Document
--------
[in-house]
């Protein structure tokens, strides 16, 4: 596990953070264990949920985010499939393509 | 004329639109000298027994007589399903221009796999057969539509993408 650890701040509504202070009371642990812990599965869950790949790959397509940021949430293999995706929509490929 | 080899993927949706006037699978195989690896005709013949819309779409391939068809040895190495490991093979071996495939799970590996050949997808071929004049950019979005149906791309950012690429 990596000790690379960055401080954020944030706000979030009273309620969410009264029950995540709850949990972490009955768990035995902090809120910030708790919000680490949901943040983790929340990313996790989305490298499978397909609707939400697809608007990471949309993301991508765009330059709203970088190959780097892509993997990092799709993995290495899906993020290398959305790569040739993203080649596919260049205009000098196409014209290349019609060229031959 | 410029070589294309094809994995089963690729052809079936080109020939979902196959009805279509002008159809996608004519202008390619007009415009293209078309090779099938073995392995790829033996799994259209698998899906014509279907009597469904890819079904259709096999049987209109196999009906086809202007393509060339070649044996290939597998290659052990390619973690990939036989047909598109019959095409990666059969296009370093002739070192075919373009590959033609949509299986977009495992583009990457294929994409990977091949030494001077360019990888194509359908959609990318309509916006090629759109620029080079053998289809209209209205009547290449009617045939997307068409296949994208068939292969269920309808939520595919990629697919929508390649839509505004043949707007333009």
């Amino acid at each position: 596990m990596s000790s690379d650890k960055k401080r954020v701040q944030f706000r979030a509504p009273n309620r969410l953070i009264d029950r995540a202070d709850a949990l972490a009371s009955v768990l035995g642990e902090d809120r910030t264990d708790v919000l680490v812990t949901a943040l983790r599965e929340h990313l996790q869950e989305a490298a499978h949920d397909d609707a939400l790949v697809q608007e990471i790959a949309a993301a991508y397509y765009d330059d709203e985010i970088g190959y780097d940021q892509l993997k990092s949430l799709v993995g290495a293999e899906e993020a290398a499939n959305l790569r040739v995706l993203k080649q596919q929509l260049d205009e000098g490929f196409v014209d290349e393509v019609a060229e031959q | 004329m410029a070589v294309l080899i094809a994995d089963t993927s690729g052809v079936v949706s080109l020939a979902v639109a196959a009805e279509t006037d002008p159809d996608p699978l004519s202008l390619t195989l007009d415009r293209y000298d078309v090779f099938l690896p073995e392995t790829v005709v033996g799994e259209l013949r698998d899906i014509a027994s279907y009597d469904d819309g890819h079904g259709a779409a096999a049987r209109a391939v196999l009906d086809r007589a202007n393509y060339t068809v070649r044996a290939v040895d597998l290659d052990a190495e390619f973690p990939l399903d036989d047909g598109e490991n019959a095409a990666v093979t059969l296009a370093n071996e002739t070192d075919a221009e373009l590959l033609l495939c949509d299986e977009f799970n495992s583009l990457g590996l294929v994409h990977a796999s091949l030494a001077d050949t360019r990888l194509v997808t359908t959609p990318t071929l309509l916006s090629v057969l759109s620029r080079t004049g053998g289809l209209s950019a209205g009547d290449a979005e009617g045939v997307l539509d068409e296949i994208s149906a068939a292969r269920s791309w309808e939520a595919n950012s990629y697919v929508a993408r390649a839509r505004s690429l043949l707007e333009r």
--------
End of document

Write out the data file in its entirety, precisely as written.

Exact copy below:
[in-house]
């Protein structure tokens, strides 16, 4: 596990953070264990949920985010499939393509 | 004329639109000298027994007589399903221009796999057969539509993408 650890701040509504202070009371642990812990599965869950790949790959397509940021949430293999995706929509490929 | 080899993927949706006037699978195989690896005709013949819309779409391939068809040895190495490991093979071996495939799970590996050949997808071929004049950019979005149906791309950012690429 990596000790690379960055401080954020944030706000979030009273309620969410009264029950995540709850949990972490009955768990035995902090809120910030708790919000680490949901943040983790929340990313996790989305490298499978397909609707939400697809608007990471949309993301991508765009330059709203970088190959780097892509993997990092799709993995290495899906993020290398959305790569040739993203080649596919260049205009000098196409014209290349019609060229031959 | 410029070589294309094809994995089963690729052809079936080109020939979902196959009805279509002008159809996608004519202008390619007009415009293209078309090779099938073995392995790829033996799994259209698998899906014509279907009597469904890819079904259709096999049987209109196999009906086809202007393509060339070649044996290939597998290659052990390619973690990939036989047909598109019959095409990666059969296009370093002739070192075919373009590959033609949509299986977009495992583009990457294929994409990977091949030494001077360019990888194509359908959609990318309509916006090629759109620029080079053998289809209209209205009547290449009617045939997307068409296949994208068939292969269920309808939520595919990629697919929508390649839509505004043949707007333009």
């Amino acid at each position: 596990m990596s000790s690379d650890k960055k401080r954020v701040q944030f706000r979030a509504p009273n309620r969410l953070i009264d029950r995540a202070d709850a949990l972490a009371s009955v768990l035995g642990e902090d809120r910030t264990d708790v919000l680490v812990t949901a943040l983790r599965e929340h990313l996790q869950e989305a490298a499978h949920d397909d609707a939400l790949v697809q608007e990471i790959a949309a993301a991508y397509y765009d330059d709203e985010i970088g190959y780097d940021q892509l993997k990092s949430l799709v993995g290495a293999e899906e993020a290398a499939n959305l790569r040739v995706l993203k080649q596919q929509l260049d205009e000098g490929f196409v014209d290349e393509v019609a060229e031959q | 004329m410029a070589v294309l080899i094809a994995d089963t993927s690729g052809v079936v949706s080109l020939a979902v639109a196959a009805e279509t006037d002008p159809d996608p699978l004519s202008l390619t195989l007009d415009r293209y000298d078309v090779f099938l690896p073995e392995t790829v005709v033996g799994e259209l013949r698998d899906i014509a027994s279907y009597d469904d819309g890819h079904g259709a779409a096999a049987r209109a391939v196999l009906d086809r007589a202007n393509y060339t068809v070649r044996a290939v040895d597998l290659d052990a190495e390619f973690p990939l399903d036989d047909g598109e490991n019959a095409a990666v093979t059969l296009a370093n071996e002739t070192d075919a221009e373009l590959l033609l495939c949509d299986e977009f799970n495992s583009l990457g590996l294929v994409h990977a796999s091949l030494a001077d050949t360019r990888l194509v997808t359908t959609p990318t071929l309509l916006s090629v057969l759109s620029r080079t004049g053998g289809l209209s950019a209205g009547d290449a979005e009617g045939v997307l539509d068409e296949i994208s149906a068939a292969r269920s791309w309808e939520a595919n950012s990629y697919v929508a993408r390649a839509r505004s690429l043949l707007e333009r």